Along the way to Colorado, Williams and family encounter such hilarity as one other wacky motor-homing family, difficulty connecting to the Internet, and faulty brakes that mean that any time things get slow the motor home rolls down a hill. He also reconnects with his whiny son and daughter, and with his completely nondescript wife. More importantly, by reconnecting he learns that working for an evil boss is bad, and he gives a rousing speech in Colorado declaring that he quits and that he rediscovered his soul, etc, etc.

What a fucking crock of shit. RV is so damn formulaic they might as well feed it to babies. Hell, it's already lukewarm. It's the same fucking story of the dissatisfied suburban dad who must go on a journey to discover himself and that his family is what really matters. Does anyone know a dad who this really happened to? Yeah, some might change for a little while, but total transformation? I remember Worm down at the Tavern vowed to learn all his kids' names after he broke his dick and got arrested for humping a fire hydrant. He did, too, for the brats from his first two wives. Two weeks later, though, he was back to humping fire hydrants and calling his kids shitstains. This life-changing journey stuff is generally bullshit, but in the hands of Hollywood hacks like Geoff Rodkey and Barry Sonnenfeld, it's worse. It's pureed bullshit: same awful taste, just more processed. Like something with wheatgrass in it from Jamba Juice. Rodkey is the ultimate in unimaginative grassfuckers; he also wrote The Shaggy Dog, which is the same God damn story of an overworked dad rediscovering his estranged kids through hardship. They both even have the same heavy reliance on corny sight gags. In Dog it was talking animals. Here it's shit getting run over by the runaway motor home, over and over and over. You've gotta have the imagination of an asswart to rely so heavily on such lame-ass gags. Or on the sort of emotion and resolutions that come in Hallmark cards. Seriously, it takes no effort and no creativity to wrap up this shit with solutions like Williams quitting his job because his kids taught him to believe in himself, only to immediately be given a better job by people who respect his newly found integrity.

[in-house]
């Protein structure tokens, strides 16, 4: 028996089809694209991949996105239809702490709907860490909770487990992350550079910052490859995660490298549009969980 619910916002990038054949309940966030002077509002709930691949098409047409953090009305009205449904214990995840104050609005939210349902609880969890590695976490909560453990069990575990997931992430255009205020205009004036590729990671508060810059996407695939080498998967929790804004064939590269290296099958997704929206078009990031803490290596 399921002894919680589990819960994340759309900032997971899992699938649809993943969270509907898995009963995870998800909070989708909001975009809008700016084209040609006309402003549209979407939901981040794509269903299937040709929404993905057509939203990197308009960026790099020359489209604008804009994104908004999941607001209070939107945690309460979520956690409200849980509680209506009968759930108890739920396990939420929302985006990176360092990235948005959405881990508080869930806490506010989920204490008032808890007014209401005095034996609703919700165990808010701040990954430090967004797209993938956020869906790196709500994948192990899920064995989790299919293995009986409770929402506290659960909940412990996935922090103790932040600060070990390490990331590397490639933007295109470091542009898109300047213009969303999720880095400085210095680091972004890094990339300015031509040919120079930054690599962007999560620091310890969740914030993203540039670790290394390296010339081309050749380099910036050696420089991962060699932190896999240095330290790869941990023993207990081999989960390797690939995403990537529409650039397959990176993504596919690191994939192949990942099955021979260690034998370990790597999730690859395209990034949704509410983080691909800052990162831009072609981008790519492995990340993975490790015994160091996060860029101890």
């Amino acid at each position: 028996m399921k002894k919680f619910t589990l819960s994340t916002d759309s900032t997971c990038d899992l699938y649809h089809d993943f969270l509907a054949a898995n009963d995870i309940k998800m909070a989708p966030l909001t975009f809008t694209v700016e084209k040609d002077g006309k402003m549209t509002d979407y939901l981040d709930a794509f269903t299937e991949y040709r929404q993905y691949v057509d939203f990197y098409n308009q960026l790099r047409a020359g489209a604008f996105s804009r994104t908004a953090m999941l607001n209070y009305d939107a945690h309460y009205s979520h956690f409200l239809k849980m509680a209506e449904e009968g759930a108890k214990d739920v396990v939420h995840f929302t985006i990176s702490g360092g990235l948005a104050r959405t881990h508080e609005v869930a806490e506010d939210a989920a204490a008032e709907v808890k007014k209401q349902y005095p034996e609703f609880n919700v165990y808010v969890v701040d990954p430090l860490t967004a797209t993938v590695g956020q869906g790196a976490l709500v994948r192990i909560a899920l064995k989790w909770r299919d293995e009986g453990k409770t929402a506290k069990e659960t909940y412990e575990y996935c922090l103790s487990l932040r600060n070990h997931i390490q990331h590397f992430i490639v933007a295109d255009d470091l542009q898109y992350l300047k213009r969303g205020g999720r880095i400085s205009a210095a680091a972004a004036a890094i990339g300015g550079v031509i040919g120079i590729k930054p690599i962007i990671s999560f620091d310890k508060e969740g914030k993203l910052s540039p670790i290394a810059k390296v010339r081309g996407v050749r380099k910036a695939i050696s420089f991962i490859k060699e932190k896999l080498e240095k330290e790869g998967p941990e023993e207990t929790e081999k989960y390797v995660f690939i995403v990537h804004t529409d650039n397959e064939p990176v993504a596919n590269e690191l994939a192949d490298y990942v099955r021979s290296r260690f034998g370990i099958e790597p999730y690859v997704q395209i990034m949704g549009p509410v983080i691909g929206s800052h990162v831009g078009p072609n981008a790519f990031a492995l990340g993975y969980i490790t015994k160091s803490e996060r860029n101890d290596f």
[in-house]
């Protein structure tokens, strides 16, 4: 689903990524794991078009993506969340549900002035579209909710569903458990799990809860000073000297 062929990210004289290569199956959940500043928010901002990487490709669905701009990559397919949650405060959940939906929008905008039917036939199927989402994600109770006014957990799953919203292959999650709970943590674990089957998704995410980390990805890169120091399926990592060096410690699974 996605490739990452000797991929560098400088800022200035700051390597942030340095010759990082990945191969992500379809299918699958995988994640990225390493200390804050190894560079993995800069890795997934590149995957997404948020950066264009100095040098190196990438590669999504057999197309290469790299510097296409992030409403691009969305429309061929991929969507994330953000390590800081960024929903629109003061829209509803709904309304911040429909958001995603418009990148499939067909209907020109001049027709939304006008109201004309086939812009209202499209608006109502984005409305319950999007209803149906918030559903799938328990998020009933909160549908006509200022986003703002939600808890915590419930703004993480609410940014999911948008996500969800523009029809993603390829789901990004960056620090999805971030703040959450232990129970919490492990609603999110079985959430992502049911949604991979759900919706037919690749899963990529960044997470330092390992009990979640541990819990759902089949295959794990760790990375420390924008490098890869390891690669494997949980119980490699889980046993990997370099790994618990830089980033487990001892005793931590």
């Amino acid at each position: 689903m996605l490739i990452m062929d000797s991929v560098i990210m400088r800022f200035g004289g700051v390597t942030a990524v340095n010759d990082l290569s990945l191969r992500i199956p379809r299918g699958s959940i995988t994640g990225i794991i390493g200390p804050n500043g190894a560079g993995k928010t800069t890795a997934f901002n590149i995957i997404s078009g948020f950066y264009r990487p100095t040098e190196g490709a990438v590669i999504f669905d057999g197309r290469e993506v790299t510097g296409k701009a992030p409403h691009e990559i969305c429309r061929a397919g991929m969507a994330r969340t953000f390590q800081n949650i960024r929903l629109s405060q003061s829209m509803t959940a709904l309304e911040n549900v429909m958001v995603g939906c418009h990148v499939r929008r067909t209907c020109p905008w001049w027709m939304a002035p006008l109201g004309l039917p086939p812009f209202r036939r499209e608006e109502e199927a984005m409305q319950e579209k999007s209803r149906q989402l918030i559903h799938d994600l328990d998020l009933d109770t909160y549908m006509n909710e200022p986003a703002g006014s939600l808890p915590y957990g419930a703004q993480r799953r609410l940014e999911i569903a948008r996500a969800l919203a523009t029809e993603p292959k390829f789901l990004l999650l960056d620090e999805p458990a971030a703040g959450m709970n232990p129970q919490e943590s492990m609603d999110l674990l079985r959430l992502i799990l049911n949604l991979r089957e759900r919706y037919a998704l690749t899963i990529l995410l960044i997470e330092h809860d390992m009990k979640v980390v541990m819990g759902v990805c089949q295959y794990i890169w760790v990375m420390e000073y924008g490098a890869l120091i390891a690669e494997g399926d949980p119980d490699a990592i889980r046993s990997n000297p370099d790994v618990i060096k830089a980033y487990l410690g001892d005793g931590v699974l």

The movie is as toothless as the keynote speaker at an American Legion Convention. It tries to be nice to everyone, and it isn't clever enough to make anyone unique. Basically, we're stuck with a bunch of bland people doing shit we've seen before, except in a motor home. In other words, like camping with my parents.

I wouldn't pay ten bucks to do that, and you shouldn't pay ten to do this. One Finger for RV. I wish I could call it a new low for weak-ass formula story-telling, but it's not. It's right down there with the rest of them, looking up at our asses and picking our pockets.

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Earl Dittman of Wireless Magazine

RV is "The best family movie of the year. Robin Williams is absolutely hilarious...RV is wildly original

Scary Movie 4 is "Brilliant!"

Silent Hill "Takes fear and terror to a whole new level!"

Filthy's Reading
James David Horan - Desperate Men

Listening to
Elmo Williams and Hezekiah - Takes One to Know One


Hitchiker's Guide to the Galaxy